Here's my ranking of myself:
For week #8 of Eduu624, I’m going to be looking at traditionally-crafted teaching dispositions and how they are STILL applicable for teachers, like myself, who are focusing on creating a 21st century class room and curriculum and teaching therein. So, the dispositions in question are Professional Demeanor & Responsibility, Commitment to Learning for ALL Students, Communication, Collaboration, Self-Reflection and Ethics. In short, all of these things need to be in play for any teacher regardless that teacher’s approach to their craft, to their profession. Unique to a 21st century setting, “professional demeanor & responsibility” is critical because one, a 21st century teacher is interacting with parents and representing not only themselves as an education professional, but the field of education in general as well as their school facility and district. Secondly, I believe a professional demeanor and responsibility is important for students, especially 21st century students, because we’re playing the role of hosts/facilitators/guides etc., it’s important that we look and behave professionally. “Commitment to learning for ALL students” is bigger than just 21st century teaching, but in a 21st century situation, is even more important. So much of 21st century learning is about a student centered approach and students working with teacher/facilitators to plan and monitor their own learning experiences, teachers need to be equipped to facilitate each and every one of those experiences across the board, for ALL students! “Collaboration” is also a core part of 21st century pedagogy but not only with peers as in COP’s and PLC’s but with their students. Teachers must collaborate with their students to chart the educational course but also monitor progress and adapt it as needed and teachers need to be willing and able to learn with their students. It’s not about teachers knowing everything!!! “Self-reflection” both individually and within COP’s and PLC’s is critical because you can’t know where you’re going until you know where you’ve been! If what you’re doing is causing your students to learn, great! But you’ll only know that if you take the time to reflect and observe results. Finally, we have “ethics.” Ethics are important across the board as well, both professionally for the same reasons I pointed out when discussing “professional demeanor and responsibility” but also to make our students feel respected, honored and most of all, safe! If they’re not feeling all three of those things, maximal learning cannot and will not happen. A 21st century class room and curriculum is vibrant and rigorous, our learners need to feel comfortable to be successful. All of these dispositions contribute directly and indirectly to the success of 21st century students.
Here's my ranking of myself:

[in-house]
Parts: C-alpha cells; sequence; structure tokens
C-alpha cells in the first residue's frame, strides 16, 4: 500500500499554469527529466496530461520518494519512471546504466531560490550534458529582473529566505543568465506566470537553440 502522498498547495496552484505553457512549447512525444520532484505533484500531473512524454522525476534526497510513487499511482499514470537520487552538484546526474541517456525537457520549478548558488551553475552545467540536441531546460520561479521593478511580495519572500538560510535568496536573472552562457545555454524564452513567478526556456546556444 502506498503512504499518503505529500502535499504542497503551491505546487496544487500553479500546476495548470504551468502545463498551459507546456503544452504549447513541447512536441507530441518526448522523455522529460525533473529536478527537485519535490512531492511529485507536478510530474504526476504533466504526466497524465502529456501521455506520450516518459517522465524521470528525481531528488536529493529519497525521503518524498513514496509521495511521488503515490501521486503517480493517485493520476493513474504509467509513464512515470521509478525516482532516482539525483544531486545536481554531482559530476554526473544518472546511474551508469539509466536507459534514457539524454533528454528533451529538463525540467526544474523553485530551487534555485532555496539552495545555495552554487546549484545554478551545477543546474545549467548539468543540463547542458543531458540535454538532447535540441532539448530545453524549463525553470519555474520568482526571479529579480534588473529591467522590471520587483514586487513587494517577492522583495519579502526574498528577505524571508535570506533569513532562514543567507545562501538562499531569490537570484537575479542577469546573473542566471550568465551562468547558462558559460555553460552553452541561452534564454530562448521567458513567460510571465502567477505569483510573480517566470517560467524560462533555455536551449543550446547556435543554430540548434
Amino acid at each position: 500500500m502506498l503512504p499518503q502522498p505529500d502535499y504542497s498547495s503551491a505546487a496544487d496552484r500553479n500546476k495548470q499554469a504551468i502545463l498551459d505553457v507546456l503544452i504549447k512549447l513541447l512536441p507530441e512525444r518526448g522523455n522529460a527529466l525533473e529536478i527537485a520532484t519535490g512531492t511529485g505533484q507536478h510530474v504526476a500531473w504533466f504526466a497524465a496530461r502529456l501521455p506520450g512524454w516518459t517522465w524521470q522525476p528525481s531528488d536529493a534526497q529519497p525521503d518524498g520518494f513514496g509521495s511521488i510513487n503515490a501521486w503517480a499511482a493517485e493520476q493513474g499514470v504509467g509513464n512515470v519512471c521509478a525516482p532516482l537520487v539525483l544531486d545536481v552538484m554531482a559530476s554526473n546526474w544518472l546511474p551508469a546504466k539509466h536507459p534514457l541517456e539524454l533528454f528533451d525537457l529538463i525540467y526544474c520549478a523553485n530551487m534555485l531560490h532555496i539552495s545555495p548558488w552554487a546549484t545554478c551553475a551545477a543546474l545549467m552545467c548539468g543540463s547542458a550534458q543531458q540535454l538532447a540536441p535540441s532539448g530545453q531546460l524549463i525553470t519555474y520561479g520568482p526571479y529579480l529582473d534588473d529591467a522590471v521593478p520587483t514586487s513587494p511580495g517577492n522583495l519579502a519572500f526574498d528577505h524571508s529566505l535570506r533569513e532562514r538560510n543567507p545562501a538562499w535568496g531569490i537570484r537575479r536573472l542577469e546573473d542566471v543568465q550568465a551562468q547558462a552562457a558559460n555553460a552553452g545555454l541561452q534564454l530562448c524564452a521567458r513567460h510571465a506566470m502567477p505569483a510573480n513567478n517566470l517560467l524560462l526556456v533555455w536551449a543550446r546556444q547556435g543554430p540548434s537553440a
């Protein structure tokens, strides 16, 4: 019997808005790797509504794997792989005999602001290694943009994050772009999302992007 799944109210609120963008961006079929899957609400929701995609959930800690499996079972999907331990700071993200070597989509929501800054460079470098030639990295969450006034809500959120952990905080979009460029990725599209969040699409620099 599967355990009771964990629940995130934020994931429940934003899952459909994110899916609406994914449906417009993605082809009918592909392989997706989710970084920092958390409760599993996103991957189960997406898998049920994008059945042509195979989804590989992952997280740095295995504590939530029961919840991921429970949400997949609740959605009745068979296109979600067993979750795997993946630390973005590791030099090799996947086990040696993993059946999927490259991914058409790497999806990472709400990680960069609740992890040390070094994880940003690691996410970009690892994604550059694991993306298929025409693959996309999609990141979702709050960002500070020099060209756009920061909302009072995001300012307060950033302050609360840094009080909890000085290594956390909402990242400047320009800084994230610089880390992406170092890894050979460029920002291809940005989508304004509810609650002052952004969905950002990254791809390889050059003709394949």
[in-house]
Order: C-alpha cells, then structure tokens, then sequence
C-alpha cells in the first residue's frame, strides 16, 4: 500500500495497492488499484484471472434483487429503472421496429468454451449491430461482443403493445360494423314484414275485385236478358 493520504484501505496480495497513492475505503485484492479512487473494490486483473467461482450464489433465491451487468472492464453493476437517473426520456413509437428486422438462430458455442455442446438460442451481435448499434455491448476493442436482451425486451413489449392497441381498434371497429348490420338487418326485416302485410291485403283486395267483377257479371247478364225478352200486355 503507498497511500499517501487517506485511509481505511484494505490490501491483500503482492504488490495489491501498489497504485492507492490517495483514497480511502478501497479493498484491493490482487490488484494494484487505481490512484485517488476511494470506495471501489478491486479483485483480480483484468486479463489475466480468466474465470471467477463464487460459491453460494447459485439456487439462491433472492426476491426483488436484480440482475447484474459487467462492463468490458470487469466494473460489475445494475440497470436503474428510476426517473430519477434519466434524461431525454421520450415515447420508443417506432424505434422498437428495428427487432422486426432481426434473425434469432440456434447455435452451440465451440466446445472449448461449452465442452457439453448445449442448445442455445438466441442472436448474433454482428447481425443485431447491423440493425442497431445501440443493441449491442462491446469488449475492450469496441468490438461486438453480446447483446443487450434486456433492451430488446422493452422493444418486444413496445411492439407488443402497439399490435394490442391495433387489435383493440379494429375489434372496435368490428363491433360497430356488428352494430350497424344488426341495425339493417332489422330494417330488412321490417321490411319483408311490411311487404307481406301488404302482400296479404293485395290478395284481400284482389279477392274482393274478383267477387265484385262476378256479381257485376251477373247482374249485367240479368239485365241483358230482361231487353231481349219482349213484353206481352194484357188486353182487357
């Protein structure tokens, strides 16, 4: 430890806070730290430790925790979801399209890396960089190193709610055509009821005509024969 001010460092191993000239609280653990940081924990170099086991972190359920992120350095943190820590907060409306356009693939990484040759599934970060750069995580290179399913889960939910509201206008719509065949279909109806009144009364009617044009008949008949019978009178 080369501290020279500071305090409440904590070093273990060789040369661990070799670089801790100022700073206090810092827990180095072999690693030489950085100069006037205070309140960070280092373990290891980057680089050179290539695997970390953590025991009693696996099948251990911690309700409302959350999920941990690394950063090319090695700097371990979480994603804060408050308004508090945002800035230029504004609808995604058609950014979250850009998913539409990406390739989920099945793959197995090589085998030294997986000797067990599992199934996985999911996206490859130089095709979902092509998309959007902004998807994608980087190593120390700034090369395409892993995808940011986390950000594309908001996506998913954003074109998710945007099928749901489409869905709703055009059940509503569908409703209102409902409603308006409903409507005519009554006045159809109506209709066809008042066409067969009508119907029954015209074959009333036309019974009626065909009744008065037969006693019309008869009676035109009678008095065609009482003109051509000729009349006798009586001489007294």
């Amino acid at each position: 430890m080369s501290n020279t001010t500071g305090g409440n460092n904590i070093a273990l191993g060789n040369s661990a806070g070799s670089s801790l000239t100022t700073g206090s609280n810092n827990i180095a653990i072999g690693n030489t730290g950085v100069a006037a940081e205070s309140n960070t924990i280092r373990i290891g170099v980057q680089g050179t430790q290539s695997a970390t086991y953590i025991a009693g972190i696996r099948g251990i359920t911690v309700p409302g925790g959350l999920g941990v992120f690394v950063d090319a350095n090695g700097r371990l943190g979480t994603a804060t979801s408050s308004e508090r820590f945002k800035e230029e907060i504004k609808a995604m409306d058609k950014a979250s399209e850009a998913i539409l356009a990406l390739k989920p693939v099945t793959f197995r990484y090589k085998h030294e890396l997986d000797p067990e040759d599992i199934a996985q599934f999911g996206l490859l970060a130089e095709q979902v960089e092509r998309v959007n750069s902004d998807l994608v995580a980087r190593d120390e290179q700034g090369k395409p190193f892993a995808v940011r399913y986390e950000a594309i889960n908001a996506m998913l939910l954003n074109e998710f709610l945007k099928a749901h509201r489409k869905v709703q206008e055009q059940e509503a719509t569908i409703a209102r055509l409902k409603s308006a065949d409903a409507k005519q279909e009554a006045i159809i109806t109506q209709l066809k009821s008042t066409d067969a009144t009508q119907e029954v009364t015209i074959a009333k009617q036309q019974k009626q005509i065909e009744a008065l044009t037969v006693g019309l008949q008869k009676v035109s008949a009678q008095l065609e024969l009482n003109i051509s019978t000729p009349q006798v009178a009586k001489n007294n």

I think I’m gonna go with netiquette/etiquette as perhaps the most important thing after having gone over the basic elements of online/blended/on site teaching and learning. Netiquette/etiquette is important regardless the model because it deals with communication at its most basic level. Speaking in all caps in an online platform is absolutely considered rude but yet, can be meant as enthusiastic. Interrupting in a synchronous, onsite class situation is rude too, but can also come from enthusiasm. Misunderstandings such as this can close the communication and prevent any significant learning from being facilitated or had. Open, transparent communication is critical for participating in or facilitating a learning experience no matter the type, synchronous or asynchronous. As in life beyond teaching and learning, healthy, mindful and thoughtful communication is key to any fruitful discourse. So we’re talking about a behavioral component that can (and will if given the chance) impede or degrade a cognitive one. If I’ve offended a learner by my netiquette or etiquette during the initial stages of a learning experience, they’re going to shut down, thank you for playing, no copy of the home game for me! Even if my offense didn’t totally shut a learner down, it will impede our ability to communicate honestly because the learner will be in a defensive posture. Not impossible to get through that as a facilitator, but awfully tough and often requires a long-haul approach; much time investment of time. I just have to throw in some thoughts about cues in a distance learning model. I have challenges on a daily basis with being on camera and staying on camera, and I’ve had some issues with plagiarism – a subject where you for sure don’t wanna cross me. I’m super liberal about grading/due dates/revisions/do-overs and all that, the value for me is in the student doing the work not meeting a deadline, though I clearly understand that value as well. If I catch you cheating, I will hunt you down like a dog and there will be a price to be paid. That is the one area on which I’m totally inflexible and aggressive. I definitely look for cues and clues. I will gladly spend the extra time to actively research and track down evidence of plagiarism. Plagiarized submissions are completely free of value in nearly every way and I nip that in the bud swiftly and aggressively. Then I launch a campaign to understand what led that learner to cheat in the first place. I then try very actively to reach that learner in a way that I hadn’t previously, to get through for real, to open the door to us being able to teach and learn together.